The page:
A community webmonger gives Vishnupriya Bhandaram his life mantra — bananas, ice-cream and a dollop of learning
Eighty-year-old Tom Holloway either cycles or walks to his destinations. He feels that running ceiling fans is a waste of energy. We’ll bet that he can give a mighty complex to those much younger to him. Tom dislikes turning on ceiling fans because he quite simply thinks it’s a waste of energy. In his cosy apartment in Banjara Hills, he points to the bananas on the table and says, “Around 4 o’ clock every day, the neighbourhood basti kids come for bananas, ice-cream and computer training.”
Tom Holloways is first and foremost an educator. He runs Holloways.org, a website dedicated to gathering funds, making documentaries and setting up websites for charities. Through it, Tom encourages volunteers to come from the UK to help out with the schools he is managing in the city. He also describes himself as a “community webmonger” — he sets up and maintains various community websites. He set up the Commitments England website in 1986 and introduced the “chat back format”, which provides an e-mail facility for up to 100 schools in the UK and abroad for children with special needs. Tom has also set up a similar project, Commitments India, which enables poor and disadvantaged communities to manage their own interests.
Tom worked in IBM for over 25 years as a consultant systems engineer before he decided to retire and think about what he wanted to do with his future. “I took early retirement in order to investigate my interests on how to use technology to help the dispossessed,” he says. He set foot in India to meet a friend but he had been mulling over a decision. “At that point, I felt ready to bring in a change in my life,” he says. Tom went back to the UK to inform his family of his decision to move to India and “be the change he wanted to see”. He repeats these lines by Gandhi with great zeal. “This decision came at the time when my children had all grown up and they didn’t need me anymore” he smiles. “I can’t say it was a blinding flash on the road to Damascus, but within a couple of weeks of arriving in India I knew that this was what I was looking for.”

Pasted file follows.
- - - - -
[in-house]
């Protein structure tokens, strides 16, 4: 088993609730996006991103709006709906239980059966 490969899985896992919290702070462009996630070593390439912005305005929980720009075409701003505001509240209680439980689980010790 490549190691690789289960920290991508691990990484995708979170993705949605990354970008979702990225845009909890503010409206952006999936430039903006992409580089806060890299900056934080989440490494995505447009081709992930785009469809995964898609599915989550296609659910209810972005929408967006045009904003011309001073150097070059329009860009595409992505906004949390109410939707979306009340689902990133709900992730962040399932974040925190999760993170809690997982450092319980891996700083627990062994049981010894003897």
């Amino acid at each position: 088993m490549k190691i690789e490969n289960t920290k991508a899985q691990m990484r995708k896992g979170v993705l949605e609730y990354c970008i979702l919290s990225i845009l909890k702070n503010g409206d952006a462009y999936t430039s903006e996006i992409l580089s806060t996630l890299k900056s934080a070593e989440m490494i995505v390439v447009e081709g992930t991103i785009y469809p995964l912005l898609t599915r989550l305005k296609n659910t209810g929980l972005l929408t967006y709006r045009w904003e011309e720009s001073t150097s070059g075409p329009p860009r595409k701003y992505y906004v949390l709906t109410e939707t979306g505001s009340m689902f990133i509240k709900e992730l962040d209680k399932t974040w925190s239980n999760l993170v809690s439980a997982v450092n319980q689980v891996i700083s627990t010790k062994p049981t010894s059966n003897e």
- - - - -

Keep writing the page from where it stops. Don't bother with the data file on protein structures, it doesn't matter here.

Tom follows no religion and calls himself a “humanist atheist”. He says that his actions come from a pure heart and a realisation of the importance of doing good. “I don’t have a mother or a father figure in heaven looking over my shoulder. I do what I do because I am a humanist,” he says. Tom believes that there is much to be done to help others. “Trickle-down economics does not work,” he shrugs.
He looks after three schools in the city: the M.S. Foundation School in Yellamabanda, IDPL school in Balanagar and St. Clares Primary School in Banjara Hills. How does he finance all this? He points to his IBM pension. “Everything I do is out of my own pocket,” he smiles. He concentrates on using technology to help those at an economic disadvantage. “Currently at M.S. School, we are training teachers on how to use Skype to communicate with mentors in the UK,” he says. He started the M.S. Foundation in Yellamabanda with M.A. Kareem and N. Lavanya from the city. The school started with about 70 local students and now there are 220, most of them girls. “When you educate a boy, you are educating a wage earner and when you educate a girl, you are educating a family,” says Tom. He has mentored young women from the basti near his house. Ramola, Vennela and Sandhya learnt website designing from him and have gone on to find jobs in relevant fields.
The doorbell rings. It’s almost 4 o’ clock and in walks Radha, a 13-year-old computer whiz and Tom’s favourite student. Radha’s mother works as a domestic help. Tom took Radha under his wing and has clearly taught her well. She converses confidently in English and tells us that she loves mathematics! “I teach them skills that they will find useful in the future, like the creative use of the internet through websites and website maintenance,” says Tom.
Tom has lived in India for over seven years now; can he speak in the local languages? He smiles and says that his bad Telugu won’t help the kids, but his careful English will definitely help them learn and that’s more important.
Does he plan to adopt more schools? Tom says he has his hands full with the three. What’s his goal? “I have given myself permission to be happy because I know what I am doing is worthwhile. And, oh, to stay alive I suppose, and of course to teach and educate.”